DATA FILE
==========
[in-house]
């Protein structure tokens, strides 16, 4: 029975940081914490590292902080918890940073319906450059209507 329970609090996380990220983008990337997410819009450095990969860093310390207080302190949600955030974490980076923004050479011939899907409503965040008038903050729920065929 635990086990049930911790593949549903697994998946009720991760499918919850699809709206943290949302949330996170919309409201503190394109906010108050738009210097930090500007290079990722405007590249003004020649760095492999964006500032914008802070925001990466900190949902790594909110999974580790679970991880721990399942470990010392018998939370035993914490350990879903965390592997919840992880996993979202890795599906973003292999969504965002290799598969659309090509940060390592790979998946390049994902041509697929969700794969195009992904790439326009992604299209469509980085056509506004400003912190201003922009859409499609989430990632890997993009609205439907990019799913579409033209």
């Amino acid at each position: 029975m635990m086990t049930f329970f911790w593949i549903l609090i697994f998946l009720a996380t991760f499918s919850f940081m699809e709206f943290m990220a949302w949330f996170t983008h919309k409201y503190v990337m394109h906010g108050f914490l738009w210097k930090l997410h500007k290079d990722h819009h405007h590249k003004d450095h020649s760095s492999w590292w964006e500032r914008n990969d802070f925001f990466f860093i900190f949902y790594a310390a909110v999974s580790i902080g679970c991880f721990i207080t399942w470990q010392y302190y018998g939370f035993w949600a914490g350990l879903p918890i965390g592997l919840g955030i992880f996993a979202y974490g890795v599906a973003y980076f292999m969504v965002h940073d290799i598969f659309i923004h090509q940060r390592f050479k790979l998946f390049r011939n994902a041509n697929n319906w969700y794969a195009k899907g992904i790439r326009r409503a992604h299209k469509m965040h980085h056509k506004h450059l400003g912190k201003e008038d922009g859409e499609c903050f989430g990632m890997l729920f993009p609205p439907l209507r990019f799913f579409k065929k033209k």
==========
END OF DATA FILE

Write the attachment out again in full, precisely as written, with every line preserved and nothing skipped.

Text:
[in-house]
């Protein structure tokens, strides 16, 4: 029975940081914490590292902080918890940073319906450059209507 329970609090996380990220983008990337997410819009450095990969860093310390207080302190949600955030974490980076923004050479011939899907409503965040008038903050729920065929 635990086990049930911790593949549903697994998946009720991760499918919850699809709206943290949302949330996170919309409201503190394109906010108050738009210097930090500007290079990722405007590249003004020649760095492999964006500032914008802070925001990466900190949902790594909110999974580790679970991880721990399942470990010392018998939370035993914490350990879903965390592997919840992880996993979202890795599906973003292999969504965002290799598969659309090509940060390592790979998946390049994902041509697929969700794969195009992904790439326009992604299209469509980085056509506004400003912190201003922009859409499609989430990632890997993009609205439907990019799913579409033209």
């Amino acid at each position: 029975m635990m086990t049930f329970f911790w593949i549903l609090i697994f998946l009720a996380t991760f499918s919850f940081m699809e709206f943290m990220a949302w949330f996170t983008h919309k409201y503190v990337m394109h906010g108050f914490l738009w210097k930090l997410h500007k290079d990722h819009h405007h590249k003004d450095h020649s760095s492999w590292w964006e500032r914008n990969d802070f925001f990466f860093i900190f949902y790594a310390a909110v999974s580790i902080g679970c991880f721990i207080t399942w470990q010392y302190y018998g939370f035993w949600a914490g350990l879903p918890i965390g592997l919840g955030i992880f996993a979202y974490g890795v599906a973003y980076f292999m969504v965002h940073d290799i598969f659309i923004h090509q940060r390592f050479k790979l998946f390049r011939n994902a041509n697929n319906w969700y794969a195009k899907g992904i790439r326009r409503a992604h299209k469509m965040h980085h056509k506004h450059l400003g912190k201003e008038d922009g859409e499609c903050f989430g990632m890997l729920f993009p609205p439907l209507r990019f799913f579409k065929k033209k």